Oil and gas companies are still licking their wounds from the impact of one of the worst oil market downturns in decades. Many have a long way to go before they're back on solid ground. But others are quietly making a comeback.
In some cases, the recovery has been so hushed that their stock market values haven't kept pace with the improvements. Therefore, they currently trade at indisputably low valuations. Three that stand out are Kinder Morgan (NYSE:KMI), Crestwood Equity Partners (NYSE:CEQP), and Enbridge Energy Partners (NYSE:EEP).
At less than $20 a share, Kinder Morgan's stock sits 50% below where it was three years ago. That jaw-dropping plunge came even though the company's distributable cash flow (DCF), which is money it could pay out in dividends, declined from a peak of $2.14 per share in 2015 to a bottom of $2.00 per share last year, which was only 7%. Meanwhile, the natural gas pipeline giant expects DCF to improve 3% this year to $2.05 per share.
That means Kinder Morgan's stock currently trades at just 9.5 times its DCF forecast for this year, which is significantly cheaper than the nearly 20 times DCF it sold for at the end of 2015. It's also well below the 14.9 times average multiple that its peer group currently fetches. So there's no denying shares are cheap right now, which is why many analysts believe the stock could rebound sharply this year.
Crestwood Equity Partners also now sits more than 50% below where it was in early 2015. However, its sell-off is a bit easier to justify, since DCF fell from $361.5 million in 2015 to around $220 million last year, or about 40%, because of asset sales and the impact the oil market downturn had on its operations.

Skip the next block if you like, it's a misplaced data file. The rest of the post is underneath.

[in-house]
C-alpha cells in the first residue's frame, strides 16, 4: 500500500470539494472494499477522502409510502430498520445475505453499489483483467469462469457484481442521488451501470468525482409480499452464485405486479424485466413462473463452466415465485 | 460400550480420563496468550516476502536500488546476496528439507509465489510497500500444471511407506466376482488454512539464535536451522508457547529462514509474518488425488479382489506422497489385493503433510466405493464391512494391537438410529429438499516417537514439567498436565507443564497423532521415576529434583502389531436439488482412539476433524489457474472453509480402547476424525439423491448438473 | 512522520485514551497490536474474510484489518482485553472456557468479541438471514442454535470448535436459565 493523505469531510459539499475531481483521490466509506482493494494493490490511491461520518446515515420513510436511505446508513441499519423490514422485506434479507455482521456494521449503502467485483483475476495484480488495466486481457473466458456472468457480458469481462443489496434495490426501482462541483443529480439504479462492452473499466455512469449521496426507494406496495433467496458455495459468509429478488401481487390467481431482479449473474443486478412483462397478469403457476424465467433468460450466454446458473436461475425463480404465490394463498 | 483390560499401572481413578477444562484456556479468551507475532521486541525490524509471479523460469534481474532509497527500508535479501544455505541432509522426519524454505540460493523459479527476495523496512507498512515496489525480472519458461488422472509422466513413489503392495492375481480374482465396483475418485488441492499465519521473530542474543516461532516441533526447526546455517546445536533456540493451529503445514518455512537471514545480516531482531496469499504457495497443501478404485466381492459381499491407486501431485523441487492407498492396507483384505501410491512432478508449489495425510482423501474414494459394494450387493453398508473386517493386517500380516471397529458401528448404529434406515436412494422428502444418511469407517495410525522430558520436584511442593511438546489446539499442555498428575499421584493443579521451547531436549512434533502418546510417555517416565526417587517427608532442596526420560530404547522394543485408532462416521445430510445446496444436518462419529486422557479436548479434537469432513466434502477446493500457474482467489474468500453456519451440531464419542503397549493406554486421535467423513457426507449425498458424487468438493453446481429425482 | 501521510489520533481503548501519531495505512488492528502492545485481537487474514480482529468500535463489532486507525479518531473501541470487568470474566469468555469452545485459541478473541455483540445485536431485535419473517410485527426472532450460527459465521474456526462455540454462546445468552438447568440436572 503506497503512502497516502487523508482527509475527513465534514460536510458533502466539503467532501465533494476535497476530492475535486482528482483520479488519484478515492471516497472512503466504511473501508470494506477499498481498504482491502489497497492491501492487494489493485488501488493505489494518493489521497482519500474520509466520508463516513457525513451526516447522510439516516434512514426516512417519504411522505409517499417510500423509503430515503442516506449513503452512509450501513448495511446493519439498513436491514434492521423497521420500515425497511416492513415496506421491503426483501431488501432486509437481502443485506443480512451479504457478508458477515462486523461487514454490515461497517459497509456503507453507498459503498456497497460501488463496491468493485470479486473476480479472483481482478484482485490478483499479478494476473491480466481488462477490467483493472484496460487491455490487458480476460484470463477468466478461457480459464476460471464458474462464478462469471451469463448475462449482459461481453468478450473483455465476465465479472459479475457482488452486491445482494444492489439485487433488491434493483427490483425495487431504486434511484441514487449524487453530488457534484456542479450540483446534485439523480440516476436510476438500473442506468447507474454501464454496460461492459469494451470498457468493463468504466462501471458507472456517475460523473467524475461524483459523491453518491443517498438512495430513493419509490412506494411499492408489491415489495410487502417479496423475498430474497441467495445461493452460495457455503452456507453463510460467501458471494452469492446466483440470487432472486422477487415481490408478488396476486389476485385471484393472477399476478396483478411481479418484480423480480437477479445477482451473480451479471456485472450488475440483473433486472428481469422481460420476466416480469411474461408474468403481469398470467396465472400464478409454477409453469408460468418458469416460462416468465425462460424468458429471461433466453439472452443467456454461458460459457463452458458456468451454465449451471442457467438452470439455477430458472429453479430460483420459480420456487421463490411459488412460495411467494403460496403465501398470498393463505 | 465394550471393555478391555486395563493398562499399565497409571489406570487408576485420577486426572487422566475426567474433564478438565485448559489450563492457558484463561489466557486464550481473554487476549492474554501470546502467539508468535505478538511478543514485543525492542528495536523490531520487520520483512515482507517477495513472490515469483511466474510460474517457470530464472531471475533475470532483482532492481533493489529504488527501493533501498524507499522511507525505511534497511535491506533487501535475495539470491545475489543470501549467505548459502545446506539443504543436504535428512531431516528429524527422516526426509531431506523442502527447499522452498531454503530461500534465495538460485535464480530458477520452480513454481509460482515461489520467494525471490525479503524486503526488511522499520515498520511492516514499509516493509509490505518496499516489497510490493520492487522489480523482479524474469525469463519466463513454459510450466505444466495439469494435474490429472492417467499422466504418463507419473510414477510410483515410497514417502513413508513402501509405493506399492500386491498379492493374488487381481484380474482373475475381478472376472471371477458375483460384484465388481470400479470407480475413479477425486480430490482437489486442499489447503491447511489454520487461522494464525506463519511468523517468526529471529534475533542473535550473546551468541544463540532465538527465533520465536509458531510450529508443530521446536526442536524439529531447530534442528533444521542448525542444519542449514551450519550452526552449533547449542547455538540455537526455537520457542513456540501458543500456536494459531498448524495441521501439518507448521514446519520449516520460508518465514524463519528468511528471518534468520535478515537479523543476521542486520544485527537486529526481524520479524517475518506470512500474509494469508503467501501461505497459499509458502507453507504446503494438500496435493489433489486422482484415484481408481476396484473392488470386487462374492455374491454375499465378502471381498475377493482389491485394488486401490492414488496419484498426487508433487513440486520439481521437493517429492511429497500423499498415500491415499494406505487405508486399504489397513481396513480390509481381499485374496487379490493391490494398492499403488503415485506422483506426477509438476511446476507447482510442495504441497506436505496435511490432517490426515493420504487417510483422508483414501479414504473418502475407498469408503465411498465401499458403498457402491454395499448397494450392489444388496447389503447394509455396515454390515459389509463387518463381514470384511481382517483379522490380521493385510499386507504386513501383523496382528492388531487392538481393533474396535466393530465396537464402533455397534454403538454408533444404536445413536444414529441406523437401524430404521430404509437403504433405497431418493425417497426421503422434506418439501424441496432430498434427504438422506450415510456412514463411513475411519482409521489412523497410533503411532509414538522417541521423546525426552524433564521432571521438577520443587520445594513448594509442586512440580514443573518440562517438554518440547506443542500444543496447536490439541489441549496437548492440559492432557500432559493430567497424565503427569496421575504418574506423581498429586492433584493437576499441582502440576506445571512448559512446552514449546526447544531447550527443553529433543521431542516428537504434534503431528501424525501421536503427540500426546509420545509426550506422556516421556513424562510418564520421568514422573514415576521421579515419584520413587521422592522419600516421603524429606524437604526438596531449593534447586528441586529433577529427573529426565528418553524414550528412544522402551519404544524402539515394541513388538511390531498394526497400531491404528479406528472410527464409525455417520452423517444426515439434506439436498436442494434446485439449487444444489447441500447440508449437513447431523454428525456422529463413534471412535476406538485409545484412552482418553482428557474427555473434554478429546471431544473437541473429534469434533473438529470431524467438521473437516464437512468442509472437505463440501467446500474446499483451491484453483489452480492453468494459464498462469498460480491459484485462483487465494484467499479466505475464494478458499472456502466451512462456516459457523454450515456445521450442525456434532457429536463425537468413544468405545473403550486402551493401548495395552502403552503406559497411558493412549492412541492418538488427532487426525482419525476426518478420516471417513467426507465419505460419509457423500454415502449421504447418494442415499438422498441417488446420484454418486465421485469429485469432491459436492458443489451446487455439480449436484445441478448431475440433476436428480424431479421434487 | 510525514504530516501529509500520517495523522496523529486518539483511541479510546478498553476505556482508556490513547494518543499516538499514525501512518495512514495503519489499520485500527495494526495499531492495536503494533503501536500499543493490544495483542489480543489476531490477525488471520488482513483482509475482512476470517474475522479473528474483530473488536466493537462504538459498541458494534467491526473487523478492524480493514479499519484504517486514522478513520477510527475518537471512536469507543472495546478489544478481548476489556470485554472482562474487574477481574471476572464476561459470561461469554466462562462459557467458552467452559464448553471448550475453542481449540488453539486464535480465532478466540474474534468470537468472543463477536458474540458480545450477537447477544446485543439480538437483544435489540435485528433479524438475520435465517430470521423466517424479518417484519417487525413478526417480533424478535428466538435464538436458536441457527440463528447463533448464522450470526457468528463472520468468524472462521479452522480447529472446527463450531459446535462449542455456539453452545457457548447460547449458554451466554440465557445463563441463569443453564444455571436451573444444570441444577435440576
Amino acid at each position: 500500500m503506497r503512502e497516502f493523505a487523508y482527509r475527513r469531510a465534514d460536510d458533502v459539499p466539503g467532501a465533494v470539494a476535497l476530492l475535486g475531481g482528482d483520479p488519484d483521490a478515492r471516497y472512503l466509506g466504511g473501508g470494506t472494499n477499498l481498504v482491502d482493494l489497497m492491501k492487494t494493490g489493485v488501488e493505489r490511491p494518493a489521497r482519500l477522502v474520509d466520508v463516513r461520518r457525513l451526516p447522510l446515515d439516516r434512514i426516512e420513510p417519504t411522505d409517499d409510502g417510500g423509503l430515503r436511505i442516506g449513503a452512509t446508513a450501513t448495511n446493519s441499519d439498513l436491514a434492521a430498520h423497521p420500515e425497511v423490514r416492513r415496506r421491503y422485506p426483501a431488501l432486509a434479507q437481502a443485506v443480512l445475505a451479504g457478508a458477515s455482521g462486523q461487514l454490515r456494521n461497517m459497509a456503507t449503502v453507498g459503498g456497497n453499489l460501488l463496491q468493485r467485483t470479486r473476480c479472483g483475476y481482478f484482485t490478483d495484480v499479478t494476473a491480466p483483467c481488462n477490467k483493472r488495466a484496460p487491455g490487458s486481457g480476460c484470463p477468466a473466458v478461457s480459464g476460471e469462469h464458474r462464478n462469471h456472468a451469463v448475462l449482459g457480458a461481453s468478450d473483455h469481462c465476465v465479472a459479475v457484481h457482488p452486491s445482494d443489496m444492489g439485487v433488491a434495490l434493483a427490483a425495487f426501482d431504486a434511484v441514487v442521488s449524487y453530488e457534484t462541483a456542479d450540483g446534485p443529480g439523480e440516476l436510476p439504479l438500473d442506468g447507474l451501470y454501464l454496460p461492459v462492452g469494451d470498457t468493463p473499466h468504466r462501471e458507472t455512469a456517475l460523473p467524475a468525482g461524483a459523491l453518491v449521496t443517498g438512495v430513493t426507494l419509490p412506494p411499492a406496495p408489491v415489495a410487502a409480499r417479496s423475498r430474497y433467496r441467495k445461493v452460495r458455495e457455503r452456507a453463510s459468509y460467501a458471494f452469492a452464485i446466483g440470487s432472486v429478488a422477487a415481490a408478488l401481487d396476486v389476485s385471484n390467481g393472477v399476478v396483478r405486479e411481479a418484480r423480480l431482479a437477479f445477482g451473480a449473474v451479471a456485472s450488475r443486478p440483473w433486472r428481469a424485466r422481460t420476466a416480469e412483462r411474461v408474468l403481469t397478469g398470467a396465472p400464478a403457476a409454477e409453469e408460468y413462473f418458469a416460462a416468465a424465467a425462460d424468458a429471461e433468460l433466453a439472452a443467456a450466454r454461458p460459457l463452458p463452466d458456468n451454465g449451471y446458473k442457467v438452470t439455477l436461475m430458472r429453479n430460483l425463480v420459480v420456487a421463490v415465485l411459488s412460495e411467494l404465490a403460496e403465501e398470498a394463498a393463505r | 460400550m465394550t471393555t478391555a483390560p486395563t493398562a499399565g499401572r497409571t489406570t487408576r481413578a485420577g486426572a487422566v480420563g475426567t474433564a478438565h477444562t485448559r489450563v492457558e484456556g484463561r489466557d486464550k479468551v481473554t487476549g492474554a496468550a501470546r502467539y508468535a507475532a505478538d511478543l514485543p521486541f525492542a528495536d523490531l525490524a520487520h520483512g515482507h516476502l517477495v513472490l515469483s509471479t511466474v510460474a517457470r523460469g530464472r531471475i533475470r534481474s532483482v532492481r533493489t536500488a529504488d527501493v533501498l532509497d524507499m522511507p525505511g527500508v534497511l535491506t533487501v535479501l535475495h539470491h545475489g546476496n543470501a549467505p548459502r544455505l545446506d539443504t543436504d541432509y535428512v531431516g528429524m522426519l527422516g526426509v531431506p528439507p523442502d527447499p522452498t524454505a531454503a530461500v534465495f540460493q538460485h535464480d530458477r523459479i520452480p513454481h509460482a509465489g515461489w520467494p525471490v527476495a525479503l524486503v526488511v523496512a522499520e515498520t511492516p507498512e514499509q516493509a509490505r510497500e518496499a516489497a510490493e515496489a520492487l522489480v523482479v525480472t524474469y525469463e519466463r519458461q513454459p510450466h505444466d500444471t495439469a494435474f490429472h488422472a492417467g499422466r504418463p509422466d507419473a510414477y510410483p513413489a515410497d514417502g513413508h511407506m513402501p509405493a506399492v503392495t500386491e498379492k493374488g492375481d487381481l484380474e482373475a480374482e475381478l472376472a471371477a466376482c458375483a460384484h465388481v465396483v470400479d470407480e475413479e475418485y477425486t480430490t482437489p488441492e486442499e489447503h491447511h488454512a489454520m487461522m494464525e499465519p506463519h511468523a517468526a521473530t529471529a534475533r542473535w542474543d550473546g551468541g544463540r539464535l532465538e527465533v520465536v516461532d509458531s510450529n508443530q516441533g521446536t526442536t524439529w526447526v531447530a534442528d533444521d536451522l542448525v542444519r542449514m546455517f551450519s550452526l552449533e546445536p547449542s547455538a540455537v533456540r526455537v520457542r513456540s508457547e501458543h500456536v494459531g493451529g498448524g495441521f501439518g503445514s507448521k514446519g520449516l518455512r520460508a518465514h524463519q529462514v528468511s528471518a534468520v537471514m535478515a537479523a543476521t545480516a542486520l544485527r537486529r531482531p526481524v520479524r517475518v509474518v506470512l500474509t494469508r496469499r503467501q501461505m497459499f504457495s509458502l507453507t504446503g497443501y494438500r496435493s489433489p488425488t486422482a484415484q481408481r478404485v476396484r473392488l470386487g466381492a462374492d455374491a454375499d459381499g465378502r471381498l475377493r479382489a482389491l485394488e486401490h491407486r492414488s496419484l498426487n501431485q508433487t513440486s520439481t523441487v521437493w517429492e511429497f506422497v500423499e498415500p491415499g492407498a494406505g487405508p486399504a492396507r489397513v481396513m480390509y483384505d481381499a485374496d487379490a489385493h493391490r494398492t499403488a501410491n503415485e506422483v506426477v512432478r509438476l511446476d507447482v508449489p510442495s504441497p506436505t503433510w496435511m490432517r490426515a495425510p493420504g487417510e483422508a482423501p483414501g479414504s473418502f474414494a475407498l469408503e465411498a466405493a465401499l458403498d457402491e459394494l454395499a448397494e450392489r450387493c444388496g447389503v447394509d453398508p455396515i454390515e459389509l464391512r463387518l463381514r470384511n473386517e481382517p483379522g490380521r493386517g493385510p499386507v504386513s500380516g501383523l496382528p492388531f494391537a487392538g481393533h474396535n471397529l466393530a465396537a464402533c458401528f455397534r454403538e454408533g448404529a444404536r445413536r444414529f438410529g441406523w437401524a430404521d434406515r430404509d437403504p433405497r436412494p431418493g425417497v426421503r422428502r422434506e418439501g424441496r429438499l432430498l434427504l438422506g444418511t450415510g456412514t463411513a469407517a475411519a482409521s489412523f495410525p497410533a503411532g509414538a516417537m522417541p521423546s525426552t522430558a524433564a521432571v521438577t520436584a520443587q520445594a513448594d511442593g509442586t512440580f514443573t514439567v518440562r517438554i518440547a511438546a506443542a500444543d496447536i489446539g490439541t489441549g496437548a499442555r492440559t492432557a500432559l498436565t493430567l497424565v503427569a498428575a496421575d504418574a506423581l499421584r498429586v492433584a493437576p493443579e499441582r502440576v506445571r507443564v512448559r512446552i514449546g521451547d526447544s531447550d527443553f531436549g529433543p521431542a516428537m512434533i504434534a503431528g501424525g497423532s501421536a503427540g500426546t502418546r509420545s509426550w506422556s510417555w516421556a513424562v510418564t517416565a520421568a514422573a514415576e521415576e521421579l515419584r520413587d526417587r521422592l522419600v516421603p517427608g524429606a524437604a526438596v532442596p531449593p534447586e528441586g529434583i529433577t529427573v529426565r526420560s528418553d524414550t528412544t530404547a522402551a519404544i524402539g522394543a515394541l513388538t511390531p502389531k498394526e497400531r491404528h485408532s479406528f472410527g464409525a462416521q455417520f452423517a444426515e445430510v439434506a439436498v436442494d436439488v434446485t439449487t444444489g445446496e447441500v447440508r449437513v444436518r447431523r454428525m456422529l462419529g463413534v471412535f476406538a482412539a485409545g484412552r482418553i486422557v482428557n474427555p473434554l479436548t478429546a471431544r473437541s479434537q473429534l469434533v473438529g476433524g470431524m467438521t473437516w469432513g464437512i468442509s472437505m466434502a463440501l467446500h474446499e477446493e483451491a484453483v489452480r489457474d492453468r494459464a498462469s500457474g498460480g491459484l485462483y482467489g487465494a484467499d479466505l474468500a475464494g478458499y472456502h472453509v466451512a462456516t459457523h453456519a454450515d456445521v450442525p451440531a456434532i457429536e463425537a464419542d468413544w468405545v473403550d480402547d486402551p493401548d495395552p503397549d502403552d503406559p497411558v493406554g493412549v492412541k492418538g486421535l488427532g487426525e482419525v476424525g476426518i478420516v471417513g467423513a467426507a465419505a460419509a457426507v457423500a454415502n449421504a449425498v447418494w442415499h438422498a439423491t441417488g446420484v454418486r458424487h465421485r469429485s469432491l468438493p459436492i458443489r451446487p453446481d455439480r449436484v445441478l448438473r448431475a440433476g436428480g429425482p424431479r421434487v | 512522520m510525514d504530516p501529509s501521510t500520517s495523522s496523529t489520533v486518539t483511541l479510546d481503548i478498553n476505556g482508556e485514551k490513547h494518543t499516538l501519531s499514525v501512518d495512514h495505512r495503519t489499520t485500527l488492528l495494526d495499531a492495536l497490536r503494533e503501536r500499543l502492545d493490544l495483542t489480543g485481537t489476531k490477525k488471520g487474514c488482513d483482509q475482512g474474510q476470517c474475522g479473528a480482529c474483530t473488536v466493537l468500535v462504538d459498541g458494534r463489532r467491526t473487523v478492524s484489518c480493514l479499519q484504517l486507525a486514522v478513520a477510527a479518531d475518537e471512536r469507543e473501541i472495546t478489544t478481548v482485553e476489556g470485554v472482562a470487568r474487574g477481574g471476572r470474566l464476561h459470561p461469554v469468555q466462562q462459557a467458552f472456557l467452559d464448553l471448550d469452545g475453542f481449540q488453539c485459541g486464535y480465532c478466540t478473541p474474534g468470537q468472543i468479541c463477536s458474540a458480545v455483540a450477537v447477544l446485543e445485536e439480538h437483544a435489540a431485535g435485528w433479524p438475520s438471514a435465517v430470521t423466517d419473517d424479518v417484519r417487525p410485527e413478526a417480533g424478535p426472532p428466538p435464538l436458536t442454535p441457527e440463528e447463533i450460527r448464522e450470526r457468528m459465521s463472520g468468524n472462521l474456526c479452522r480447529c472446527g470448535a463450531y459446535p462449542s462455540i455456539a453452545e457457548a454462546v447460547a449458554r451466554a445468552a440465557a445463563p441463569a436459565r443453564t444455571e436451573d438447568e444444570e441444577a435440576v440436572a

Still, at less than $28 per unit, this pipeline and processing MLP has fallen too far given the cash flow it's still generating. At the midpoint of its guidance range, Crestwood expected to produce about $3.12 per unit in DCF last year, which puts its valuation at around 9 times DCF. That dirt-cheap price is the main reason it yields a jaw-dropping 8.6%. That's way too cheap for an MLP that's on pace to start growing again this year, making it an irresistible bargain for patient investors who are willing to wait for it to make what should be an inevitable comeback to a more reasonable valuation.
The sell-off went way too far
Enbridge Energy Partners has also taken it on the chin in recent years, losing more than 60% of its value in the past three. Again, declining DCF was one of the main culprits, with it falling from $948.6 million in 2015 to an expected $775 million in 2017, or about 18% lower in the past two years. Driving the decline was weaker results from its since-sold natural gas gathering and processing business.
However, because Enbridge Energy Partners sold off more than cash flow declined, the MLP now trades at a much lower value. In fact, with DCF expected to increase this year to a range of $775 million to $825 million, it implies that units sell for less than 9 times DCF, considering their recent $15 price tag. That deeply discounted price is why the company yields an impressive 9.3%. With most other MLPs selling for a mid-teens multiple of DCF, Enbridge Energy Partners is way too cheap to ignore.
The bargain bin
The market marked down the valuations of Kinder Morgan, Enbridge Energy Partners, and Crestwood Equity Partners over the past few years because of the impact the oil market downturn had on their operations. But it cut their prices way too far, and now there's no denying that they trade at absurdly cheap valuations compared with other pipeline companies. As a result, bargain hunters can buy these quietly improving companies before the market realizes its mistake.